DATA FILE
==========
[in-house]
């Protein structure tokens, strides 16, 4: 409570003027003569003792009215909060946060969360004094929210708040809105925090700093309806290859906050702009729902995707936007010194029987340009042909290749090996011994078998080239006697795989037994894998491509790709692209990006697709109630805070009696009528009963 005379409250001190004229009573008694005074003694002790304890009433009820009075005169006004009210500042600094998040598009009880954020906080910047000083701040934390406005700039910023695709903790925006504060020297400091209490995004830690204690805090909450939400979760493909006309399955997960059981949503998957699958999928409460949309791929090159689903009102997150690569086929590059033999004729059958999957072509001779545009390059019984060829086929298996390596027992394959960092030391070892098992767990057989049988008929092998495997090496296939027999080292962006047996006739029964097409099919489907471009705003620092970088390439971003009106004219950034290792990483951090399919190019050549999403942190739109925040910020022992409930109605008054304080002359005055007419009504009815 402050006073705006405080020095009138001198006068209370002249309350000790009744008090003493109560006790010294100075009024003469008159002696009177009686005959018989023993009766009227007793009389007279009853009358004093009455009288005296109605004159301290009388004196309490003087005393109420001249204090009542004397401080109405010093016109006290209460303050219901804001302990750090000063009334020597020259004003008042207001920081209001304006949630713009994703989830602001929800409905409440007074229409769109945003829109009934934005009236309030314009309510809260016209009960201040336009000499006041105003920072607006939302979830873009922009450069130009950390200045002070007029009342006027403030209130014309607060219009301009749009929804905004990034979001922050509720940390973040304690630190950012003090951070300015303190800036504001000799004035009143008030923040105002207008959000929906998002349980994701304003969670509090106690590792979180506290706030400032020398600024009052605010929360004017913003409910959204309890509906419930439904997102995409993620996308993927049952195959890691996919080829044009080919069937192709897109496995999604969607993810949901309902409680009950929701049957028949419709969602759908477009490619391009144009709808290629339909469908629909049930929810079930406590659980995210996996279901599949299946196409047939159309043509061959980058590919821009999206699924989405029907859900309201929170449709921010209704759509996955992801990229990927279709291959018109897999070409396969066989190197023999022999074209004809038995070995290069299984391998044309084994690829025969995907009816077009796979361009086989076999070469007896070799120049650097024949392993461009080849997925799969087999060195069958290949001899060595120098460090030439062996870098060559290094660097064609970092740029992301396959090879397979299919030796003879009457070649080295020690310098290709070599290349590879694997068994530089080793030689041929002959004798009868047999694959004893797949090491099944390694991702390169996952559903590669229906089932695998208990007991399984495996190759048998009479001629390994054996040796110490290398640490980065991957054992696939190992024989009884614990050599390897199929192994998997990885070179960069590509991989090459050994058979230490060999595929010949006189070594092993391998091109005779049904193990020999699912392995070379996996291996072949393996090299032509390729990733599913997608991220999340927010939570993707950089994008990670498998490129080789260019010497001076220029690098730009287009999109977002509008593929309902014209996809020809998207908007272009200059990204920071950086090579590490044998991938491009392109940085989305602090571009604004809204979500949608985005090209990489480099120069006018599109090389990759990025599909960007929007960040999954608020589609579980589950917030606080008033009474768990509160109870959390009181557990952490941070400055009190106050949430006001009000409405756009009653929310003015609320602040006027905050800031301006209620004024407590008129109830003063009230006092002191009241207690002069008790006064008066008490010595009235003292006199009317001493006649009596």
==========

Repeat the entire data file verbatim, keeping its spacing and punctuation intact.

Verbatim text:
[in-house]
């Protein structure tokens, strides 16, 4: 409570003027003569003792009215909060946060969360004094929210708040809105925090700093309806290859906050702009729902995707936007010194029987340009042909290749090996011994078998080239006697795989037994894998491509790709692209990006697709109630805070009696009528009963 005379409250001190004229009573008694005074003694002790304890009433009820009075005169006004009210500042600094998040598009009880954020906080910047000083701040934390406005700039910023695709903790925006504060020297400091209490995004830690204690805090909450939400979760493909006309399955997960059981949503998957699958999928409460949309791929090159689903009102997150690569086929590059033999004729059958999957072509001779545009390059019984060829086929298996390596027992394959960092030391070892098992767990057989049988008929092998495997090496296939027999080292962006047996006739029964097409099919489907471009705003620092970088390439971003009106004219950034290792990483951090399919190019050549999403942190739109925040910020022992409930109605008054304080002359005055007419009504009815 402050006073705006405080020095009138001198006068209370002249309350000790009744008090003493109560006790010294100075009024003469008159002696009177009686005959018989023993009766009227007793009389007279009853009358004093009455009288005296109605004159301290009388004196309490003087005393109420001249204090009542004397401080109405010093016109006290209460303050219901804001302990750090000063009334020597020259004003008042207001920081209001304006949630713009994703989830602001929800409905409440007074229409769109945003829109009934934005009236309030314009309510809260016209009960201040336009000499006041105003920072607006939302979830873009922009450069130009950390200045002070007029009342006027403030209130014309607060219009301009749009929804905004990034979001922050509720940390973040304690630190950012003090951070300015303190800036504001000799004035009143008030923040105002207008959000929906998002349980994701304003969670509090106690590792979180506290706030400032020398600024009052605010929360004017913003409910959204309890509906419930439904997102995409993620996308993927049952195959890691996919080829044009080919069937192709897109496995999604969607993810949901309902409680009950929701049957028949419709969602759908477009490619391009144009709808290629339909469908629909049930929810079930406590659980995210996996279901599949299946196409047939159309043509061959980058590919821009999206699924989405029907859900309201929170449709921010209704759509996955992801990229990927279709291959018109897999070409396969066989190197023999022999074209004809038995070995290069299984391998044309084994690829025969995907009816077009796979361009086989076999070469007896070799120049650097024949392993461009080849997925799969087999060195069958290949001899060595120098460090030439062996870098060559290094660097064609970092740029992301396959090879397979299919030796003879009457070649080295020690310098290709070599290349590879694997068994530089080793030689041929002959004798009868047999694959004893797949090491099944390694991702390169996952559903590669229906089932695998208990007991399984495996190759048998009479001629390994054996040796110490290398640490980065991957054992696939190992024989009884614990050599390897199929192994998997990885070179960069590509991989090459050994058979230490060999595929010949006189070594092993391998091109005779049904193990020999699912392995070379996996291996072949393996090299032509390729990733599913997608991220999340927010939570993707950089994008990670498998490129080789260019010497001076220029690098730009287009999109977002509008593929309902014209996809020809998207908007272009200059990204920071950086090579590490044998991938491009392109940085989305602090571009604004809204979500949608985005090209990489480099120069006018599109090389990759990025599909960007929007960040999954608020589609579980589950917030606080008033009474768990509160109870959390009181557990952490941070400055009190106050949430006001009000409405756009009653929310003015609320602040006027905050800031301006209620004024407590008129109830003063009230006092002191009241207690002069008790006064008066008490010595009235003292006199009317001493006649009596």